Alone no more.
"We gradually and carefully pull ourselves out of the isolation and loneliness of addiction and into the mainstream of life."
Basic Text, p. 37
Many of us spent much of our using time alone, avoiding other people-especially people who were not using-at all costs. After years of isolation, trying to find a place for ourselves in a bustling, sometimes boisterous fellowship is not always easy. We may still feel isolated, focusing on our differences rather than our similarities. The overwhelming feelings that often arise in early recovery-feelings of fear, anger, and mistrust-can also keep us isolated. We may feel like aliens but we must remember, the alienation is ours, not NA's.
In Narcotics Anonymous, we are offered a very special opportunity for friendship. We are brought together with people who understand us like no one else can. We are encouraged to share with these people our feelings, our problems, our triumphs, and our failures. Slowly, the recognition and identification we find in NA bridge the lonely gap of alienation in our hearts. As we've heard it said-the program works, if we let it.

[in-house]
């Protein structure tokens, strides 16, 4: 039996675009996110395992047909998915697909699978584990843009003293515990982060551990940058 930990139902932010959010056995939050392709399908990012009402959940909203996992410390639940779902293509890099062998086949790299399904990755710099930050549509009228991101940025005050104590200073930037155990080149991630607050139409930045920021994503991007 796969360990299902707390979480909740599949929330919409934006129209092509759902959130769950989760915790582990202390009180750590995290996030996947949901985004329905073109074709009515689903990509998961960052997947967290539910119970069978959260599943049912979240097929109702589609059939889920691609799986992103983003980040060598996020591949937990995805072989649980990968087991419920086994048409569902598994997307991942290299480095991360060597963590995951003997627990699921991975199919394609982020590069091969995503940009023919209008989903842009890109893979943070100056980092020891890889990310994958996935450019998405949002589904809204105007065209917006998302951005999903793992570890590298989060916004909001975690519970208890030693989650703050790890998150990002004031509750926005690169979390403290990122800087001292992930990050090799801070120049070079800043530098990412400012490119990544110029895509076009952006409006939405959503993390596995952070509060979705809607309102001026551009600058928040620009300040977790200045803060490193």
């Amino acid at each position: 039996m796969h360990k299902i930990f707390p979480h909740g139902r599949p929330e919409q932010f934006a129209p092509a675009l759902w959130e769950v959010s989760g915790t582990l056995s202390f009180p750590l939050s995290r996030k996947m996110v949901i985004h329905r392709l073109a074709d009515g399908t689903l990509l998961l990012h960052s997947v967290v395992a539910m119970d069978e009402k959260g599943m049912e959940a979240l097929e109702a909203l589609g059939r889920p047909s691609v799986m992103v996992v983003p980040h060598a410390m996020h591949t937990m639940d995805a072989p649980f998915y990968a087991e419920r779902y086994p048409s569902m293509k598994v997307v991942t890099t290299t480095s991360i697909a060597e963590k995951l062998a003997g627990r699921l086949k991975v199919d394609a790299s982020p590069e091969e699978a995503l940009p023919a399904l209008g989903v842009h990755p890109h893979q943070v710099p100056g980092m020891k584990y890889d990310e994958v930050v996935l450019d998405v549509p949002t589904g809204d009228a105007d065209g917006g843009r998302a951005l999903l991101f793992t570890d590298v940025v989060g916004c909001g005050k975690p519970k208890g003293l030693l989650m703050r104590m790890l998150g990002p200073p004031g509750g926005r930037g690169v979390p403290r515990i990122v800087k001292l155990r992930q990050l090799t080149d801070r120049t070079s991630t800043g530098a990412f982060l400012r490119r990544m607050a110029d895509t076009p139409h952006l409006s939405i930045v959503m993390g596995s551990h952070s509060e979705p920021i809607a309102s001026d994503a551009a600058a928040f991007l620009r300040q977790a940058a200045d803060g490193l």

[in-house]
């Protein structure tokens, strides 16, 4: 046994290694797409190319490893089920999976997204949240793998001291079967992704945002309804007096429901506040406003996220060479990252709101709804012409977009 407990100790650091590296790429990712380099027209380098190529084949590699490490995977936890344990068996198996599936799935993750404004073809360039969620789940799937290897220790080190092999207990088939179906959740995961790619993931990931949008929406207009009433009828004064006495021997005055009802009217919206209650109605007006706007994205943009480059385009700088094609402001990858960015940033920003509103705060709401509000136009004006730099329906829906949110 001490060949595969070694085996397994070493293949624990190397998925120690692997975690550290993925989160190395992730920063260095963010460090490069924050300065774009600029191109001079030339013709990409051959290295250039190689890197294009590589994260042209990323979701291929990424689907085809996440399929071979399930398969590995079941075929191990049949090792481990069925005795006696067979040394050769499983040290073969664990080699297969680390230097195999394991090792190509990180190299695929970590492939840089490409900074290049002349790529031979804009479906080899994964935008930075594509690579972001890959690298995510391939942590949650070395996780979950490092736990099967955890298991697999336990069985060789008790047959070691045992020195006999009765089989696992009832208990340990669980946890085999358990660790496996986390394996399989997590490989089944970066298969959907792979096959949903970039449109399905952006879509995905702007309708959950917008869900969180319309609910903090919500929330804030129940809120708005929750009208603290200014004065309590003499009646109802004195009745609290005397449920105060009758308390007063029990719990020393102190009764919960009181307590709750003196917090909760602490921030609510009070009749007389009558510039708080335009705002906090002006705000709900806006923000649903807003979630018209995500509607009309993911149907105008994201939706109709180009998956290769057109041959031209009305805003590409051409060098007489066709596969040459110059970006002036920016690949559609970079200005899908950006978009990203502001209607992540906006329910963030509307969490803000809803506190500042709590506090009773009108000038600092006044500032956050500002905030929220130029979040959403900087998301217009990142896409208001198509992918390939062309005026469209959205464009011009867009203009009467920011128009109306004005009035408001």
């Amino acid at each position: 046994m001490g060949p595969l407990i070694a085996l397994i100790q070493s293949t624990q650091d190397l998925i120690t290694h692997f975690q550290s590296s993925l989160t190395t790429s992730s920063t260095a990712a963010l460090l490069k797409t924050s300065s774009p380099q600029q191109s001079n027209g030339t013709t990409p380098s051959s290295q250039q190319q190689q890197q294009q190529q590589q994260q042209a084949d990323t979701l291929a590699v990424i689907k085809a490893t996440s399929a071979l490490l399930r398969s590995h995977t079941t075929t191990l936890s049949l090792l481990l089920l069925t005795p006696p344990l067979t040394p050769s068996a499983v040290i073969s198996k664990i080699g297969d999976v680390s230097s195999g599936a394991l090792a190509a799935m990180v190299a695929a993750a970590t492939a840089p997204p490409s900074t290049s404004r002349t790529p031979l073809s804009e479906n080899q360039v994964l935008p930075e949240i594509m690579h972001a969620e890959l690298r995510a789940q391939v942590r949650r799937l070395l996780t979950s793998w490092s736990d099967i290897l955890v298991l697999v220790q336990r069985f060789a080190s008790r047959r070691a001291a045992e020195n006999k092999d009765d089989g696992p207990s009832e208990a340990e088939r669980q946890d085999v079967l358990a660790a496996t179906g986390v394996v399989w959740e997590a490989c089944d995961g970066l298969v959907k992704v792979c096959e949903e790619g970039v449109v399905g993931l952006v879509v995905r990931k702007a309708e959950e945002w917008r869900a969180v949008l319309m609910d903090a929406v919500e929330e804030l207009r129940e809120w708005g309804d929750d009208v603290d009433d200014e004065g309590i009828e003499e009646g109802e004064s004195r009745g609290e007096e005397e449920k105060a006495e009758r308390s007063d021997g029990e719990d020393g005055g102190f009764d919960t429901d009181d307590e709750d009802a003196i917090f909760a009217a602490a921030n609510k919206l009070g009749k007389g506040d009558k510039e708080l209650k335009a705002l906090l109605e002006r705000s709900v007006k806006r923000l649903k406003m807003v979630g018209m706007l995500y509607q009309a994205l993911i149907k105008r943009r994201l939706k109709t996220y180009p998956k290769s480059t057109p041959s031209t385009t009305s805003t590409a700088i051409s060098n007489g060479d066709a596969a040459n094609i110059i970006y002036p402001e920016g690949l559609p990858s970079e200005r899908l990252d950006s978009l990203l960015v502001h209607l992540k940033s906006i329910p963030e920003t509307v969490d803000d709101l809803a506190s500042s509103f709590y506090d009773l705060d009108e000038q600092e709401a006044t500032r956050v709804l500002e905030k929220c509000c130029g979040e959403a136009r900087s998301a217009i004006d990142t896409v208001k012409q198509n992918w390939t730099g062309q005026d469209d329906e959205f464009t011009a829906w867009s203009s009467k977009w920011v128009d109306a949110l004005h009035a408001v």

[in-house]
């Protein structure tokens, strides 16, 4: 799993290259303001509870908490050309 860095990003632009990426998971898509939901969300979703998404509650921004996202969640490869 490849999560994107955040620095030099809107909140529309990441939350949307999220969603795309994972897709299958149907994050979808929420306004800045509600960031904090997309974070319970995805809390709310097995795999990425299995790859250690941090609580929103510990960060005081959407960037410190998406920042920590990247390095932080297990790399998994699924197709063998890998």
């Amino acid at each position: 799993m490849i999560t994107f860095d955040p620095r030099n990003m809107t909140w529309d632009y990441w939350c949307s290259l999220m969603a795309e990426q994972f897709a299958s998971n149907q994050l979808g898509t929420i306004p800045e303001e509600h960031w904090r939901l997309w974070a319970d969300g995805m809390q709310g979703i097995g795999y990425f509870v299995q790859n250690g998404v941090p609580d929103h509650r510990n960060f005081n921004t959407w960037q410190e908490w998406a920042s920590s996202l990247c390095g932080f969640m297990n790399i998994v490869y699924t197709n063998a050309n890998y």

Just for Today: The friendship of other members of the fellowship is a life-sustaining gift. I will reach out for the friendship that's offered in NA, and accept it.
Corresponding page Sixth Edition
Basic Text, p., 37
This is our road to spiritual growth. We change every day. We gradually and carefully pull ourselves out of the isolation and loneliness of addiction and into the mainstream of life. This growth is not the result of wishing, but of action and prayer. The main objective of Step Seven is to get out of ourselves and strive to achieve the will of our Higher Power.
If we are careless and fail to grasp the spiritual meaning of this step, we may have difficulties and stir up old troubles. One danger is in being too hard on ourselves.